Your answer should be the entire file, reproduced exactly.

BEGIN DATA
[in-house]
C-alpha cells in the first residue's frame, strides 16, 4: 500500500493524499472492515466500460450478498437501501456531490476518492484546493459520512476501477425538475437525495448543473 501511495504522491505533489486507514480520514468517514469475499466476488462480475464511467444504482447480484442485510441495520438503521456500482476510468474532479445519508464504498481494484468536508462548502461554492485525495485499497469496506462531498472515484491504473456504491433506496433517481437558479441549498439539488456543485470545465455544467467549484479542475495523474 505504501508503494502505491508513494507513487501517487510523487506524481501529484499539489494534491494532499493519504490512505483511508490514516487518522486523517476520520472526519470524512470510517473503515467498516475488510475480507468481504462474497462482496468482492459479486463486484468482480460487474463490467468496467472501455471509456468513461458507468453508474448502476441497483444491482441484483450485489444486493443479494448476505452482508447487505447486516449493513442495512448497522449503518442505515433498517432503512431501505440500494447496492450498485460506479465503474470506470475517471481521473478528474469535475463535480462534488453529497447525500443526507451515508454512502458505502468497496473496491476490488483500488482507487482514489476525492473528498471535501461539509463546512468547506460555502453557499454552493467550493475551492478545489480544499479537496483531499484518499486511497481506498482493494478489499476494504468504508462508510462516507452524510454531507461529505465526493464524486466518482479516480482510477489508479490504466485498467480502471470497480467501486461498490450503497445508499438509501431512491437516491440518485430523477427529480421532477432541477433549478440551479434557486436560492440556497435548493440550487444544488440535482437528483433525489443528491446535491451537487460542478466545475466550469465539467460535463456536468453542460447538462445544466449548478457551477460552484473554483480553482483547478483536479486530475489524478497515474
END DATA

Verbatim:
[in-house]
C-alpha cells in the first residue's frame, strides 16, 4: 500500500493524499472492515466500460450478498437501501456531490476518492484546493459520512476501477425538475437525495448543473 501511495504522491505533489486507514480520514468517514469475499466476488462480475464511467444504482447480484442485510441495520438503521456500482476510468474532479445519508464504498481494484468536508462548502461554492485525495485499497469496506462531498472515484491504473456504491433506496433517481437558479441549498439539488456543485470545465455544467467549484479542475495523474 505504501508503494502505491508513494507513487501517487510523487506524481501529484499539489494534491494532499493519504490512505483511508490514516487518522486523517476520520472526519470524512470510517473503515467498516475488510475480507468481504462474497462482496468482492459479486463486484468482480460487474463490467468496467472501455471509456468513461458507468453508474448502476441497483444491482441484483450485489444486493443479494448476505452482508447487505447486516449493513442495512448497522449503518442505515433498517432503512431501505440500494447496492450498485460506479465503474470506470475517471481521473478528474469535475463535480462534488453529497447525500443526507451515508454512502458505502468497496473496491476490488483500488482507487482514489476525492473528498471535501461539509463546512468547506460555502453557499454552493467550493475551492478545489480544499479537496483531499484518499486511497481506498482493494478489499476494504468504508462508510462516507452524510454531507461529505465526493464524486466518482479516480482510477489508479490504466485498467480502471470497480467501486461498490450503497445508499438509501431512491437516491440518485430523477427529480421532477432541477433549478440551479434557486436560492440556497435548493440550487444544488440535482437528483433525489443528491446535491451537487460542478466545475466550469465539467460535463456536468453542460447538462445544466449548478457551477460552484473554483480553482483547478483536479486530475489524478497515474